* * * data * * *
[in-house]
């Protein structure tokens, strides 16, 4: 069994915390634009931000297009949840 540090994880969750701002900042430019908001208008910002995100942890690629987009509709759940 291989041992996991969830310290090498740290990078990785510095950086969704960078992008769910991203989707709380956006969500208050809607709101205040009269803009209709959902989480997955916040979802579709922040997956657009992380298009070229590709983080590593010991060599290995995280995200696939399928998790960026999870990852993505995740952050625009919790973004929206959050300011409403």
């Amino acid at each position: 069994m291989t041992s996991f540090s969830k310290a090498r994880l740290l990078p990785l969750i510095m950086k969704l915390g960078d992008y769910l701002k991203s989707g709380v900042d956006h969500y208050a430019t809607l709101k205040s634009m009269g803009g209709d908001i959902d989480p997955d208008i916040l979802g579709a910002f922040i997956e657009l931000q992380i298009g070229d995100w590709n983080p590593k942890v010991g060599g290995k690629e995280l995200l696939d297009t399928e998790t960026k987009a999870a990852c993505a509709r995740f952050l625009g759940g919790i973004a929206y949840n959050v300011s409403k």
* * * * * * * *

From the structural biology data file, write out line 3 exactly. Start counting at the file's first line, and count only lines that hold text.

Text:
């Amino acid at each position: 069994m291989t041992s996991f540090s969830k310290a090498r994880l740290l990078p990785l969750i510095m950086k969704l915390g960078d992008y769910l701002k991203s989707g709380v900042d956006h969500y208050a430019t809607l709101k205040s634009m009269g803009g209709d908001i959902d989480p997955d208008i916040l979802g579709a910002f922040i997956e657009l931000q992380i298009g070229d995100w590709n983080p590593k942890v010991g060599g290995k690629e995280l995200l696939d297009t399928e998790t960026k987009a999870a990852c993505a509709r995740f952050l625009g759940g919790i973004a929206y949840n959050v300011s409403k």